Quoting from the YouTube channel description, “Intelligent Details, … introduces Luc Donckerwolke, Director of Design, and SangYup Lee, Head of Exterior Design. Filmed in the Bentley Mulsanne in New York. Intelligent Details focuses on what inspires Luc and SangYup in their roles as design leaders for Bentley Motors. The film highlights the fusion of luxury, performance and technology within the Bentley Mulsanne and reveals the manner in which Intelligent Details was filmed, assembled and edited using the in-car connectivity and entertainment platform.

The car is superb, and the men featured are in the tops of their field. The buzz that has surrounded the video regards the last minute or so of the film.

This is the reveal; the making of:

Very few brands can claim the loyalty that Apple and its products have. When a short film is released, for a major brand like Bentley, AND it was shot on an iPhone, people get a little crazy!

Those with the Apple brand loyalty promote the technology, and ignore the film-making process. Those in the film-making industry comment about the add-ons. I know when I first heard about the video, that it was shot entirely on iPhones, I never once considered the questions Why this is in black and white, not colour? What was the size of the film crew? Who was the creative team behind it? How many cinematographers, cameramen or gimble operators were required? Not even what budget must have been allotted to this?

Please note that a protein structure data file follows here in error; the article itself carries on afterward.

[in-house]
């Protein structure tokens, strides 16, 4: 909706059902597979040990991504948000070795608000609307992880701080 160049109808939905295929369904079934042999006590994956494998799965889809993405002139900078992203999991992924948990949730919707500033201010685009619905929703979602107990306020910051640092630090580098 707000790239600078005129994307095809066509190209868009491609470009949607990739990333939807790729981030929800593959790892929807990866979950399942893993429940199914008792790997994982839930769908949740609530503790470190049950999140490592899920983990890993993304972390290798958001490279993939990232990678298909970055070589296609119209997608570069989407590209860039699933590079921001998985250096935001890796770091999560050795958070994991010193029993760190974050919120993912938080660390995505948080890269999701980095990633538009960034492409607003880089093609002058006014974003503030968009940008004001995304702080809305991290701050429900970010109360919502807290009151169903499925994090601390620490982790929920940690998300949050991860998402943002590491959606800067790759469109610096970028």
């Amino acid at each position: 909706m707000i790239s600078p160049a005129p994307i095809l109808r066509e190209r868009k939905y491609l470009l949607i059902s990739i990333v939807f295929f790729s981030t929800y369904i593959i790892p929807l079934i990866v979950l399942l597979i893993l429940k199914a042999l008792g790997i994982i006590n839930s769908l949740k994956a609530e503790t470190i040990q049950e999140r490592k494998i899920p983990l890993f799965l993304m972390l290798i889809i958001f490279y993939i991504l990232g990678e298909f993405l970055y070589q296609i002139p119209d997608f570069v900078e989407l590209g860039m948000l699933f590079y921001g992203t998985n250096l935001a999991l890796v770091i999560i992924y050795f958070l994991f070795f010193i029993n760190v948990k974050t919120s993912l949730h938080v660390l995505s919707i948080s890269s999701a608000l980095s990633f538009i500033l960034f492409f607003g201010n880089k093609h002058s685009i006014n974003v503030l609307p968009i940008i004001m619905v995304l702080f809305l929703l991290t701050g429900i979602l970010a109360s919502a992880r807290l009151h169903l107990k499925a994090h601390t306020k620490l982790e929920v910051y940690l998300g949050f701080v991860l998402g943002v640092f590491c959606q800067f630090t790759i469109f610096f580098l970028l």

I thought of this.

Not this.

Or this.

Or this.

The only buzz words I heard were “iPhone and “video”.

When it comes to your business, make sure your substance is worthwhile. We can be sure Bentley knew what it was buying, and it wasn’t five guys and an iPhone. This was a professional film shot using the iPhone as a storage container. The technology of the “camera” on the iPhone is amazing. There is no question about that.

Even with that technology, the filmmaker still required many modifications and additional equipment with a budget that may have ranged over $100K.

This isn’t a criticism of the equipment used. In the end, a professional Director of Photography can make any tool work. The editors may have had a challenge working in the back of the car using iPads, but that would be no more amazing had they been working on free Wi-Fi in a local Tim Horton’s or Second Cup.

It boils down to this: Content is ALWAYS more important than equipment.

What were your first impressions of the Intelligent Design video?